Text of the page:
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Old Gold & Black

Old Gold & Black

Scott Kull: The new Director of Athletics
Abigail Taylor, Contributing Writer • April 16, 2024

Nitty gritty Granada: The ins and outs of Granada, Spain

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By: Kelsey Aylor, Staff Writer

I previously wrote an article introducing myself and an opinion piece on the differences between Spanish and American politics and the issues within them. This week I decided I should introduce where I will actually be studying!

Granada is the capital city of the province of Granada and is home to about 250,000 people. It’s located in southern Spain, or Andalusia, so it has a very distinct history and culture from that of northern Spain. Yes, siestas and tapas are popular throughout the whole country, but Granada is uniquely it’s own.

The region has a much stronger Muslim influence due to the emirate, and later caliphate, that was established hundreds of years ago.  Probably the most recognizable structure from this era, and of the city in general, is the Alhambra, a palace and fortress complex that also contains gorgeous gardens.

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I live on the outskirts of the Realejo barrio, or the historically Jewish neighborhood. Realejo has many of charming cafés that are great to stop in for Segundo desayuno (second breakfast) and also a few plazas where there are markets or other fun activities set up on the weekend.

Bordering either side of my neighborhood is the city center, or the Albaicín barrio. The city center is much more developed and I associate it more with shopping and food than anything else. On the main street, you can find Burger King, Dunkin Donuts and H&M, so I would consider it the area most comparable to home. That isn’t to say, though, that the city center doesn’t have tucked away corners and great finds! There are some really cool artisanal shops and quirky tapas places nearby, not to mention the historic food market and the cathedral.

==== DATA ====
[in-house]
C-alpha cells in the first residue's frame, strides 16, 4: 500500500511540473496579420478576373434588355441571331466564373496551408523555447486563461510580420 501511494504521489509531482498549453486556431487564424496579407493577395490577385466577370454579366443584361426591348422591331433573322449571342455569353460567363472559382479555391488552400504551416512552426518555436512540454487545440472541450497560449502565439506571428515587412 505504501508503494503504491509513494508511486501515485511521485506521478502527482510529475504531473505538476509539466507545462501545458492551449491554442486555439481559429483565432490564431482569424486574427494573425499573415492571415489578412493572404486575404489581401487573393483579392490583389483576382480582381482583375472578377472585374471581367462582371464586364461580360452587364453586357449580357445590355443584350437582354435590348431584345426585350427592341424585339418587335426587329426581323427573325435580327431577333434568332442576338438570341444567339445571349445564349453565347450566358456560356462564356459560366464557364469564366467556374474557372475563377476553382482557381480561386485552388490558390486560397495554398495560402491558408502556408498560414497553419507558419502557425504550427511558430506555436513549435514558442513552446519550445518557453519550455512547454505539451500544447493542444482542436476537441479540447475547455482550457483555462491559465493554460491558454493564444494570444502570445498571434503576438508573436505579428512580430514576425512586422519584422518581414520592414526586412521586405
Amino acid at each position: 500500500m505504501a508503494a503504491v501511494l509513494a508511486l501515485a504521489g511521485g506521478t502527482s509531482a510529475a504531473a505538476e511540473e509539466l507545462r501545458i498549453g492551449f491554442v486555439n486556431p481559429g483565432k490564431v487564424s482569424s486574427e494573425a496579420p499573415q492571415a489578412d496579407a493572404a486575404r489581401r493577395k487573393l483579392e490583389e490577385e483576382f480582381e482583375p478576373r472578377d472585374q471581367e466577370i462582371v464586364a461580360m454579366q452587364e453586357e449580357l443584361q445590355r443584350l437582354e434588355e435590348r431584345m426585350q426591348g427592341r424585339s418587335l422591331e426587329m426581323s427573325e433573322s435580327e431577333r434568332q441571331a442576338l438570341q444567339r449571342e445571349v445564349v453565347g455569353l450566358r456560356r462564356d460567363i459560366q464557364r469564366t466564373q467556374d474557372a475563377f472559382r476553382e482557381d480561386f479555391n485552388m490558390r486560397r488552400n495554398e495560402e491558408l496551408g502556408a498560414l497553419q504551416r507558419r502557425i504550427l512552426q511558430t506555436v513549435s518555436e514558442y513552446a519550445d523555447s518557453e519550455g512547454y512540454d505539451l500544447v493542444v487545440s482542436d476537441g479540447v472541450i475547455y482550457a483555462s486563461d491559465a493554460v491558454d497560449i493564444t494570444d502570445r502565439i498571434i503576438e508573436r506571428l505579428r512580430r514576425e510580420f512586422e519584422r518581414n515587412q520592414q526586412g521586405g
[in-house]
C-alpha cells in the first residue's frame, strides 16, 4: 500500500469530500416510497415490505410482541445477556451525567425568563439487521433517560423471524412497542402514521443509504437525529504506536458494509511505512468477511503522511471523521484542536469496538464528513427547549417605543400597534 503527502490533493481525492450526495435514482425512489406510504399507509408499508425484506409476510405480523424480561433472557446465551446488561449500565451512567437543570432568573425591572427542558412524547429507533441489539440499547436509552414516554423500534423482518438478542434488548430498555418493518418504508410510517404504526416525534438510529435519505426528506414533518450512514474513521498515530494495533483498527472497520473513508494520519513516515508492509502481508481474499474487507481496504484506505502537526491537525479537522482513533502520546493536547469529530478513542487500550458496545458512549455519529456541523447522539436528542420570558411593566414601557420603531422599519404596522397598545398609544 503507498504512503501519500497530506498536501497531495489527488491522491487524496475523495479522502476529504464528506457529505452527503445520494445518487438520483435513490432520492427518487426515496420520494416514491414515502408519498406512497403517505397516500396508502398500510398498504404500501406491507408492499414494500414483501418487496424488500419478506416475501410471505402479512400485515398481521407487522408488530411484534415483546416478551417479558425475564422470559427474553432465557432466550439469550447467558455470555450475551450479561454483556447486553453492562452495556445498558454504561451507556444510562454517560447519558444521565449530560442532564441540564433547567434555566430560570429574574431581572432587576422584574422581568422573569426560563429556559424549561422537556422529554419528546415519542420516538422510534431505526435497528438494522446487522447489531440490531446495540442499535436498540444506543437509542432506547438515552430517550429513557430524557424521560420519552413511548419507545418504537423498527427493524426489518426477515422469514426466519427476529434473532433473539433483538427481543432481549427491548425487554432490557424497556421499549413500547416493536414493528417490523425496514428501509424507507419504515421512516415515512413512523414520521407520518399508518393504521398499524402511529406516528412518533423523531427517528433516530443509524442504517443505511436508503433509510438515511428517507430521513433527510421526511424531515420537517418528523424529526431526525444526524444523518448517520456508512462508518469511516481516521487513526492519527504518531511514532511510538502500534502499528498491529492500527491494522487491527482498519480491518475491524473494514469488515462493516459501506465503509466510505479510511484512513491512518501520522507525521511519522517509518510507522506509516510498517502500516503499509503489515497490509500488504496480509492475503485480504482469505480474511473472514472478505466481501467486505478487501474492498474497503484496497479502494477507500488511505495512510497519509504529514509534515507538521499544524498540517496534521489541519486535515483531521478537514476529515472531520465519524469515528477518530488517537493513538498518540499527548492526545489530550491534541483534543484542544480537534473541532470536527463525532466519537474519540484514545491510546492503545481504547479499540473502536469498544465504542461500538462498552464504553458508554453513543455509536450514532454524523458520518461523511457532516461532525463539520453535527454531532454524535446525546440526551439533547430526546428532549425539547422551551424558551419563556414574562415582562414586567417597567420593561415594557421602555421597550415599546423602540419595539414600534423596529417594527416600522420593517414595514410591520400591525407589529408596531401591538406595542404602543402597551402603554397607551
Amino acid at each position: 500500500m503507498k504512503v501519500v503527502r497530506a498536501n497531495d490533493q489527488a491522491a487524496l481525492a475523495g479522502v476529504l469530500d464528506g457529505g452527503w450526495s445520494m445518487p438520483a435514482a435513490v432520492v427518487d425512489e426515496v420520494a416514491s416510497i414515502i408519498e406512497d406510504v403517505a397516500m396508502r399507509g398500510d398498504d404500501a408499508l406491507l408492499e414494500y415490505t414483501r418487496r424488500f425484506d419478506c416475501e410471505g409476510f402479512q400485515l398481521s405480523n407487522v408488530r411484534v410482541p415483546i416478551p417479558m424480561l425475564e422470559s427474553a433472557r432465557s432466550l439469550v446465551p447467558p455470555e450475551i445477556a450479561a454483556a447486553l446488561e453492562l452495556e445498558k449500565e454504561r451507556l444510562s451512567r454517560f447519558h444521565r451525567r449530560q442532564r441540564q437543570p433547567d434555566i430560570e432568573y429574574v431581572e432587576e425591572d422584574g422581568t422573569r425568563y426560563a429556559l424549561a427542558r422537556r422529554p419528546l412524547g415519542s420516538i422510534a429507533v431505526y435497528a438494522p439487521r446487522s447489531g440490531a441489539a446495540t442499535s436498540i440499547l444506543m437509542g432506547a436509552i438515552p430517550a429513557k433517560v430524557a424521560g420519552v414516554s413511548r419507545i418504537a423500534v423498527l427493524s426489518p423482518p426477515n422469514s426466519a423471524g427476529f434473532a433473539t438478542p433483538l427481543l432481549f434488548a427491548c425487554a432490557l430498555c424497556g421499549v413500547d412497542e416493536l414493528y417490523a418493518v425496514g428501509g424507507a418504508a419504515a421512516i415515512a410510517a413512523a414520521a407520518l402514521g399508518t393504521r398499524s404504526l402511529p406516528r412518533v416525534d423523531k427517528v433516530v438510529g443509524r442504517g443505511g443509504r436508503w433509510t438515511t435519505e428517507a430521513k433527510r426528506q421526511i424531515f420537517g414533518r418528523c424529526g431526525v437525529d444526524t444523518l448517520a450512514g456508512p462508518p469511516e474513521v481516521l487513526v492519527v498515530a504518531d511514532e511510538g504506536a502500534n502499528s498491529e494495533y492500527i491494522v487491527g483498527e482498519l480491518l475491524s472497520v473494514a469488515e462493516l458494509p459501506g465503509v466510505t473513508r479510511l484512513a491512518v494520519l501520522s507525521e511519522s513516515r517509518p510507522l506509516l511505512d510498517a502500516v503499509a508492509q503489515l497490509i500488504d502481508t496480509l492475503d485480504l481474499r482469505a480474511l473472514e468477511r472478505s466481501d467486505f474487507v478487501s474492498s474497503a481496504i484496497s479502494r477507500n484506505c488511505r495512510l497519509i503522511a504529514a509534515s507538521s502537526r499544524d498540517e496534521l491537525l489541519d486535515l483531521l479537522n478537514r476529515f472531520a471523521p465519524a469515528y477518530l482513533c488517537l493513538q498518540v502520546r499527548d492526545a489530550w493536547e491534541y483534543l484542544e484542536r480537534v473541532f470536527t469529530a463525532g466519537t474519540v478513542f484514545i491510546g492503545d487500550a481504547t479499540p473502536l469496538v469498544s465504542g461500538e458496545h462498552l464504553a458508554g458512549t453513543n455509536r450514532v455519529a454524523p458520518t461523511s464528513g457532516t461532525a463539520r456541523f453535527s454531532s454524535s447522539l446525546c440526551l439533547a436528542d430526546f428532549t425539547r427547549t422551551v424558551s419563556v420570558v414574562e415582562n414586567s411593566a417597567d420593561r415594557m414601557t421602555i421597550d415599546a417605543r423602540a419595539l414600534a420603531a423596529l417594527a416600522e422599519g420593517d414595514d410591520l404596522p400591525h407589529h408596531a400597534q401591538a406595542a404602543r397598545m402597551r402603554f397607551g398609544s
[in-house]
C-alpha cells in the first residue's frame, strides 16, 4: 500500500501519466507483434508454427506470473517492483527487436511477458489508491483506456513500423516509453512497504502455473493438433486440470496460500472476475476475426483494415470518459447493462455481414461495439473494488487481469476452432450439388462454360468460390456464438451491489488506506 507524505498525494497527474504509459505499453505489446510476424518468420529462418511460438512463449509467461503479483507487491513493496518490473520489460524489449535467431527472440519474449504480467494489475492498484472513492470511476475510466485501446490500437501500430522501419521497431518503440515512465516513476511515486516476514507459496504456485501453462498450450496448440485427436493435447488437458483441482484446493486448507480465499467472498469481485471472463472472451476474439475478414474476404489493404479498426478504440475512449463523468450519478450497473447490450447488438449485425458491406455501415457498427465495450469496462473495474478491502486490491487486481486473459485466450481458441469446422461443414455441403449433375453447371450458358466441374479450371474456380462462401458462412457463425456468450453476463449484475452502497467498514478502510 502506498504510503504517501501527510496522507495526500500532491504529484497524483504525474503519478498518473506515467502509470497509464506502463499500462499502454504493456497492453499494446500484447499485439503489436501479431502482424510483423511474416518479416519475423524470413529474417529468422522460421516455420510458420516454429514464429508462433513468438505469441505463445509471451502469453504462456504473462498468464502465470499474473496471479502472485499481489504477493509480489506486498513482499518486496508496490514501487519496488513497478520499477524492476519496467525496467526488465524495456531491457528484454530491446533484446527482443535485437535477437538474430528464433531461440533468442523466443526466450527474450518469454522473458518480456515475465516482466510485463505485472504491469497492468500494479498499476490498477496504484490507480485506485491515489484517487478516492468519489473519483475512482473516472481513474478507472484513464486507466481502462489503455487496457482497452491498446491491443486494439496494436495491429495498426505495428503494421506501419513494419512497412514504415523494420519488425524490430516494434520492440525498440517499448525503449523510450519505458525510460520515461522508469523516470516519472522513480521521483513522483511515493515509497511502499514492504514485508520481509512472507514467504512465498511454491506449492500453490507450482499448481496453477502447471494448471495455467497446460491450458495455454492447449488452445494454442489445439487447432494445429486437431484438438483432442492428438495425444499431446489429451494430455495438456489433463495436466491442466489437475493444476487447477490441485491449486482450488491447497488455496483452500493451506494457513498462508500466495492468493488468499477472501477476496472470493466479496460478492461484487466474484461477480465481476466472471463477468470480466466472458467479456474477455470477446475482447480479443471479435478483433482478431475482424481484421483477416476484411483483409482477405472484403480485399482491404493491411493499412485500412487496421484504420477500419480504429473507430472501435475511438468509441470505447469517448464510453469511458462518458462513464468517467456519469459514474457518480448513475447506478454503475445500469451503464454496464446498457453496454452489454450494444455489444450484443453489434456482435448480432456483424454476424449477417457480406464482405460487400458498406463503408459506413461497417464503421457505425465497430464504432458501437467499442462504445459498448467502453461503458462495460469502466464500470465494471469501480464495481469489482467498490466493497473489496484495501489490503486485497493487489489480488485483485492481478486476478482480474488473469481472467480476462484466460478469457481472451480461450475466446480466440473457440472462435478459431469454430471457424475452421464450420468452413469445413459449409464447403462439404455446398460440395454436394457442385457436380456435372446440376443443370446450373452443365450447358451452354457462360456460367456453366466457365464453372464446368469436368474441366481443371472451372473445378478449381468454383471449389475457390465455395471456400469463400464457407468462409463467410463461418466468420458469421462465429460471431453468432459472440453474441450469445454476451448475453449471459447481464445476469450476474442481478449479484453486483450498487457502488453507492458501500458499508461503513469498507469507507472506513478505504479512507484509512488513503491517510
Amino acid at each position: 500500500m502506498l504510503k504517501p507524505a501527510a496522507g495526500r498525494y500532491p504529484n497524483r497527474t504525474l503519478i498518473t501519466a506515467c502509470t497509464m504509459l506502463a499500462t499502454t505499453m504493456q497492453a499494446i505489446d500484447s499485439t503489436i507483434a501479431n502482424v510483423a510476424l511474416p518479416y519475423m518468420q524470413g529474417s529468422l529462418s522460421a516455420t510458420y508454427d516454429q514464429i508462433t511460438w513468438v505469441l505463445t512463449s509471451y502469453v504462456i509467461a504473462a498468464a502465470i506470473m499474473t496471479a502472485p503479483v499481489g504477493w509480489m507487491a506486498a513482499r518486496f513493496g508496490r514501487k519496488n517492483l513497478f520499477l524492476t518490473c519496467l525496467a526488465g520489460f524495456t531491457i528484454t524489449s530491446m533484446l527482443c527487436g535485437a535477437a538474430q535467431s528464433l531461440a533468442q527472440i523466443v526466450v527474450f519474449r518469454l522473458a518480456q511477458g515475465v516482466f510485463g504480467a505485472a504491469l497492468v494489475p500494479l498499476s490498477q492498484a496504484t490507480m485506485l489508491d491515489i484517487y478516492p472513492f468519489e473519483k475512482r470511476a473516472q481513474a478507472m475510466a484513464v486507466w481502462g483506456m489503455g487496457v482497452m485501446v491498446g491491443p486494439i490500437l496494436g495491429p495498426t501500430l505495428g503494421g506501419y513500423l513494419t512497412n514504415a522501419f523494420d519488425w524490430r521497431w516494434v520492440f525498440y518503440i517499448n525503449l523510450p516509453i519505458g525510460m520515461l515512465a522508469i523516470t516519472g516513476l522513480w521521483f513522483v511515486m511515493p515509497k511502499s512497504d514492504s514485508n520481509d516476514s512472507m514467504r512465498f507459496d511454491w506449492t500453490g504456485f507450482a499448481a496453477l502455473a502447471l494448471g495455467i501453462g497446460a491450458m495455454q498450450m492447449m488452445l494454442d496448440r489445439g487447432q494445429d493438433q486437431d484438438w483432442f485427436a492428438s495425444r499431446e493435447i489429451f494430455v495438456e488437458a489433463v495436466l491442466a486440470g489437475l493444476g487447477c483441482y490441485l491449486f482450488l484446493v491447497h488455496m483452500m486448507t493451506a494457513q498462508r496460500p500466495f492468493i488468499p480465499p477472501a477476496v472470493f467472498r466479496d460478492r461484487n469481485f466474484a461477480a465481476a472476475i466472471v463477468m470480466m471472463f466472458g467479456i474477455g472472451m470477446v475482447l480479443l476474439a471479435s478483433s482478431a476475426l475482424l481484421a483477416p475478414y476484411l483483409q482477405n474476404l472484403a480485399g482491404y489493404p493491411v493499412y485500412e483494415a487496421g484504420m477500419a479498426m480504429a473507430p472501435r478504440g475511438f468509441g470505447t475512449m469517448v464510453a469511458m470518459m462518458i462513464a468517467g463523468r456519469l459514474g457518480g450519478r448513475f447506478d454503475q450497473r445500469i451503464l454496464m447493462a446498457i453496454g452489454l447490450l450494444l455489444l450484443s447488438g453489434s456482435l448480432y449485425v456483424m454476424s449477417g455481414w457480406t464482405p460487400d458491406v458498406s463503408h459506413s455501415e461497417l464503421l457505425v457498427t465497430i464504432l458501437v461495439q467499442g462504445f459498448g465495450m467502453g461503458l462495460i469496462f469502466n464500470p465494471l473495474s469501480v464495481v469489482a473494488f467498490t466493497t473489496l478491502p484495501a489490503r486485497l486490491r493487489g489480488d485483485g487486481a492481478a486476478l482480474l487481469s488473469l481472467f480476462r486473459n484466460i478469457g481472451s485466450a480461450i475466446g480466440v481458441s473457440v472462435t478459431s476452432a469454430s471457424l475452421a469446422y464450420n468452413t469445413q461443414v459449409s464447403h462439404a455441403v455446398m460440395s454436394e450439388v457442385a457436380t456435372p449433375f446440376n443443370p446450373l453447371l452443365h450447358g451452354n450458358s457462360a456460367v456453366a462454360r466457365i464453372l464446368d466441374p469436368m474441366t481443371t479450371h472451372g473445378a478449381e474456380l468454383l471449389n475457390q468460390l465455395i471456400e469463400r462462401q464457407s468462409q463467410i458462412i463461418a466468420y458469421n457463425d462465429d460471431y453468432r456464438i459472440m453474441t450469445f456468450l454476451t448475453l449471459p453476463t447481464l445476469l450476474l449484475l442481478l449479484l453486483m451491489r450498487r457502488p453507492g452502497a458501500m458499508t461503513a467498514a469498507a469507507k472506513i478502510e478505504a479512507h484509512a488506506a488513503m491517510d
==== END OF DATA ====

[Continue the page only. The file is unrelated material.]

The Albaicín area is a maze that you will get lost in, but it has the prettiest views and some of the most historic sites. The neighborhood is the traditional Muslim neighborhood and has massive hills, curving roads and hidden plazas. There are also the miradores, or viewing points, that are great places to go for a sunset picnic.

There are other neighborhoods in the city, but these three are the ones I visit the most. There are also various pueblos, or towns, that surround the city. Many university students live here and commute into the city for class.

Overall, the city is the perfect size for me. I can walk from either end within 30 minutes, and although some of the major streets are very crowded and busy (including hordes of tourists), there are also quiet and hidden back roads and plazas that I have had the pleasure to sit in and work on homework. Although everything is so new, I feel perfectly at home with the smaller city feel and the extremely welcoming people. It also doesn’t hurt that there’s a gelato shop on any given street corner for that midday pick me up.

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